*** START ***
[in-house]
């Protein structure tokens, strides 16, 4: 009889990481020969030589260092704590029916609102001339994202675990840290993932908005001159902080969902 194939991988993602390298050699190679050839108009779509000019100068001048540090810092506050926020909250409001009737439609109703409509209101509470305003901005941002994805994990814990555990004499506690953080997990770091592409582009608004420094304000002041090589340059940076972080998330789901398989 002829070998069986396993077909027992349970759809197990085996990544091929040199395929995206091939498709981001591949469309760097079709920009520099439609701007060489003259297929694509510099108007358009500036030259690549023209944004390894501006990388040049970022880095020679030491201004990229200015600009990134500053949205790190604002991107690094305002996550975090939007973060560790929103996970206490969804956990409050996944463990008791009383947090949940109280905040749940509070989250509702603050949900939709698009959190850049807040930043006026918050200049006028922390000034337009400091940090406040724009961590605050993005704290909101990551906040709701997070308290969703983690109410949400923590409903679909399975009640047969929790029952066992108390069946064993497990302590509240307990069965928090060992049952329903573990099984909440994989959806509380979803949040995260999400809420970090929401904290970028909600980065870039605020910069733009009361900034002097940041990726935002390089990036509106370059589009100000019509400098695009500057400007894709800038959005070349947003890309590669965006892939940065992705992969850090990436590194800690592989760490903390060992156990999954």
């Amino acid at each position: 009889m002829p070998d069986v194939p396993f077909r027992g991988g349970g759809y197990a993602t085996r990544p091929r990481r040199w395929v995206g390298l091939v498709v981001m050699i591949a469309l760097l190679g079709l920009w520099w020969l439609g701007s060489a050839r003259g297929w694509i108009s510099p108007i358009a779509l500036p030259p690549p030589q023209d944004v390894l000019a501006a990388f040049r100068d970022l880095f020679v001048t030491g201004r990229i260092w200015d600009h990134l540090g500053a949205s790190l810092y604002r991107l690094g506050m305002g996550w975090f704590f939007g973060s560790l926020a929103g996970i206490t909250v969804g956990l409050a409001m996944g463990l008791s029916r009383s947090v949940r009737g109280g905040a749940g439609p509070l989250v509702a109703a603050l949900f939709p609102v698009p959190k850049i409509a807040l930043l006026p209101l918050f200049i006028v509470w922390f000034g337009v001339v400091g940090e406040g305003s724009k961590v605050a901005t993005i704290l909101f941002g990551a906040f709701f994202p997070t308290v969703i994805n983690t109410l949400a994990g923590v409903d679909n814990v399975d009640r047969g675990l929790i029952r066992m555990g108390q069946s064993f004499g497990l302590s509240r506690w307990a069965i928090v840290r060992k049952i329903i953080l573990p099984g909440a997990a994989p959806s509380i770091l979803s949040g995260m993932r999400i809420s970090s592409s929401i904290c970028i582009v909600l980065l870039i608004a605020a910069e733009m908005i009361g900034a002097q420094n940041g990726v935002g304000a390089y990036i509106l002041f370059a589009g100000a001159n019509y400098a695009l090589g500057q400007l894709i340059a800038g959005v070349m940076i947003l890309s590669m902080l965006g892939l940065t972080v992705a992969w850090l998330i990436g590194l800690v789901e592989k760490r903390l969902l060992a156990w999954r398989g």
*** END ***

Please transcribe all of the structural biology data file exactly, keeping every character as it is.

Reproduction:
[in-house]
């Protein structure tokens, strides 16, 4: 009889990481020969030589260092704590029916609102001339994202675990840290993932908005001159902080969902 194939991988993602390298050699190679050839108009779509000019100068001048540090810092506050926020909250409001009737439609109703409509209101509470305003901005941002994805994990814990555990004499506690953080997990770091592409582009608004420094304000002041090589340059940076972080998330789901398989 002829070998069986396993077909027992349970759809197990085996990544091929040199395929995206091939498709981001591949469309760097079709920009520099439609701007060489003259297929694509510099108007358009500036030259690549023209944004390894501006990388040049970022880095020679030491201004990229200015600009990134500053949205790190604002991107690094305002996550975090939007973060560790929103996970206490969804956990409050996944463990008791009383947090949940109280905040749940509070989250509702603050949900939709698009959190850049807040930043006026918050200049006028922390000034337009400091940090406040724009961590605050993005704290909101990551906040709701997070308290969703983690109410949400923590409903679909399975009640047969929790029952066992108390069946064993497990302590509240307990069965928090060992049952329903573990099984909440994989959806509380979803949040995260999400809420970090929401904290970028909600980065870039605020910069733009009361900034002097940041990726935002390089990036509106370059589009100000019509400098695009500057400007894709800038959005070349947003890309590669965006892939940065992705992969850090990436590194800690592989760490903390060992156990999954």
């Amino acid at each position: 009889m002829p070998d069986v194939p396993f077909r027992g991988g349970g759809y197990a993602t085996r990544p091929r990481r040199w395929v995206g390298l091939v498709v981001m050699i591949a469309l760097l190679g079709l920009w520099w020969l439609g701007s060489a050839r003259g297929w694509i108009s510099p108007i358009a779509l500036p030259p690549p030589q023209d944004v390894l000019a501006a990388f040049r100068d970022l880095f020679v001048t030491g201004r990229i260092w200015d600009h990134l540090g500053a949205s790190l810092y604002r991107l690094g506050m305002g996550w975090f704590f939007g973060s560790l926020a929103g996970i206490t909250v969804g956990l409050a409001m996944g463990l008791s029916r009383s947090v949940r009737g109280g905040a749940g439609p509070l989250v509702a109703a603050l949900f939709p609102v698009p959190k850049i409509a807040l930043l006026p209101l918050f200049i006028v509470w922390f000034g337009v001339v400091g940090e406040g305003s724009k961590v605050a901005t993005i704290l909101f941002g990551a906040f709701f994202p997070t308290v969703i994805n983690t109410l949400a994990g923590v409903d679909n814990v399975d009640r047969g675990l929790i029952r066992m555990g108390q069946s064993f004499g497990l302590s509240r506690w307990a069965i928090v840290r060992k049952i329903i953080l573990p099984g909440a997990a994989p959806s509380i770091l979803s949040g995260m993932r999400i809420s970090s592409s929401i904290c970028i582009v909600l980065l870039i608004a605020a910069e733009m908005i009361g900034a002097q420094n940041g990726v935002g304000a390089y990036i509106l002041f370059a589009g100000a001159n019509y400098a695009l090589g500057q400007l894709i340059a800038g959005v070349m940076i947003l890309s590669m902080l965006g892939l940065t972080v992705a992969w850090l998330i990436g590194l800690v789901e592989k760490r903390l969902l060992a156990w999954r398989g």